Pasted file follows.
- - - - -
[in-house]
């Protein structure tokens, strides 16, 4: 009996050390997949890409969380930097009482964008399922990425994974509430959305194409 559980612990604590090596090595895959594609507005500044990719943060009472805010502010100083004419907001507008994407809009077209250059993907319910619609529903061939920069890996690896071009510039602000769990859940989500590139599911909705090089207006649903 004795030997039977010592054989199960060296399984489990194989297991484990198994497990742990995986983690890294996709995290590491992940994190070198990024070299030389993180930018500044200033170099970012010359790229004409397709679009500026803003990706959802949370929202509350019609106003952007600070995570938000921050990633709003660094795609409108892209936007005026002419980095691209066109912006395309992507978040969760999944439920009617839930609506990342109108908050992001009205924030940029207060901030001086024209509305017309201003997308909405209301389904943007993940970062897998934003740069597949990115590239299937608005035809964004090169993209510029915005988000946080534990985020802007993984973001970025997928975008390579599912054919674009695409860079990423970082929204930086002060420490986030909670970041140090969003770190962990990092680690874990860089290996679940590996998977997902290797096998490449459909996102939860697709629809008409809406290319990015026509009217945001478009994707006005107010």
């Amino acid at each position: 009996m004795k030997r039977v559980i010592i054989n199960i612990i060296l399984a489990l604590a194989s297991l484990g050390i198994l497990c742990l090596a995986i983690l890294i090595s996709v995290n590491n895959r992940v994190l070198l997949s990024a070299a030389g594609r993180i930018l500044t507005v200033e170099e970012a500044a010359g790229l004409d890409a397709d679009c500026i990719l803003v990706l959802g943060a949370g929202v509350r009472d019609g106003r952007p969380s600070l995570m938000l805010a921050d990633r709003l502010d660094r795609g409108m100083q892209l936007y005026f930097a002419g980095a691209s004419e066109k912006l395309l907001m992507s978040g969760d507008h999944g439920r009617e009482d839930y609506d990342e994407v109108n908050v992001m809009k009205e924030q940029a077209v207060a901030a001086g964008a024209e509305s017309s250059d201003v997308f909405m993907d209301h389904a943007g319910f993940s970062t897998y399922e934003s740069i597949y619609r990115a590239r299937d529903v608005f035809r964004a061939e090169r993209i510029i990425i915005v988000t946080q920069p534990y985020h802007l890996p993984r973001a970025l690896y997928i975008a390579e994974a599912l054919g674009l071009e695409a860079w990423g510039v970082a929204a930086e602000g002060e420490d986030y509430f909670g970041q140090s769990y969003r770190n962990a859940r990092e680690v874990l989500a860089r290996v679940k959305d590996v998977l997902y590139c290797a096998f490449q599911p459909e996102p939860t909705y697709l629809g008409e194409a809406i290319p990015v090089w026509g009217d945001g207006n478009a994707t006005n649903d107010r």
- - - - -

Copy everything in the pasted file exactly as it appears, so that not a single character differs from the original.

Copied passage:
[in-house]
């Protein structure tokens, strides 16, 4: 009996050390997949890409969380930097009482964008399922990425994974509430959305194409 559980612990604590090596090595895959594609507005500044990719943060009472805010502010100083004419907001507008994407809009077209250059993907319910619609529903061939920069890996690896071009510039602000769990859940989500590139599911909705090089207006649903 004795030997039977010592054989199960060296399984489990194989297991484990198994497990742990995986983690890294996709995290590491992940994190070198990024070299030389993180930018500044200033170099970012010359790229004409397709679009500026803003990706959802949370929202509350019609106003952007600070995570938000921050990633709003660094795609409108892209936007005026002419980095691209066109912006395309992507978040969760999944439920009617839930609506990342109108908050992001009205924030940029207060901030001086024209509305017309201003997308909405209301389904943007993940970062897998934003740069597949990115590239299937608005035809964004090169993209510029915005988000946080534990985020802007993984973001970025997928975008390579599912054919674009695409860079990423970082929204930086002060420490986030909670970041140090969003770190962990990092680690874990860089290996679940590996998977997902290797096998490449459909996102939860697709629809008409809406290319990015026509009217945001478009994707006005107010």
């Amino acid at each position: 009996m004795k030997r039977v559980i010592i054989n199960i612990i060296l399984a489990l604590a194989s297991l484990g050390i198994l497990c742990l090596a995986i983690l890294i090595s996709v995290n590491n895959r992940v994190l070198l997949s990024a070299a030389g594609r993180i930018l500044t507005v200033e170099e970012a500044a010359g790229l004409d890409a397709d679009c500026i990719l803003v990706l959802g943060a949370g929202v509350r009472d019609g106003r952007p969380s600070l995570m938000l805010a921050d990633r709003l502010d660094r795609g409108m100083q892209l936007y005026f930097a002419g980095a691209s004419e066109k912006l395309l907001m992507s978040g969760d507008h999944g439920r009617e009482d839930y609506d990342e994407v109108n908050v992001m809009k009205e924030q940029a077209v207060a901030a001086g964008a024209e509305s017309s250059d201003v997308f909405m993907d209301h389904a943007g319910f993940s970062t897998y399922e934003s740069i597949y619609r990115a590239r299937d529903v608005f035809r964004a061939e090169r993209i510029i990425i915005v988000t946080q920069p534990y985020h802007l890996p993984r973001a970025l690896y997928i975008a390579e994974a599912l054919g674009l071009e695409a860079w990423g510039v970082a929204a930086e602000g002060e420490d986030y509430f909670g970041q140090s769990y969003r770190n962990a859940r990092e680690v874990l989500a860089r290996v679940k959305d590996v998977l997902y590139c290797a096998f490449q599911p459909e996102p939860t909705y697709l629809g008409e194409a809406i290319p990015v090089w026509g009217d945001g207006n478009a994707t006005n649903d107010r």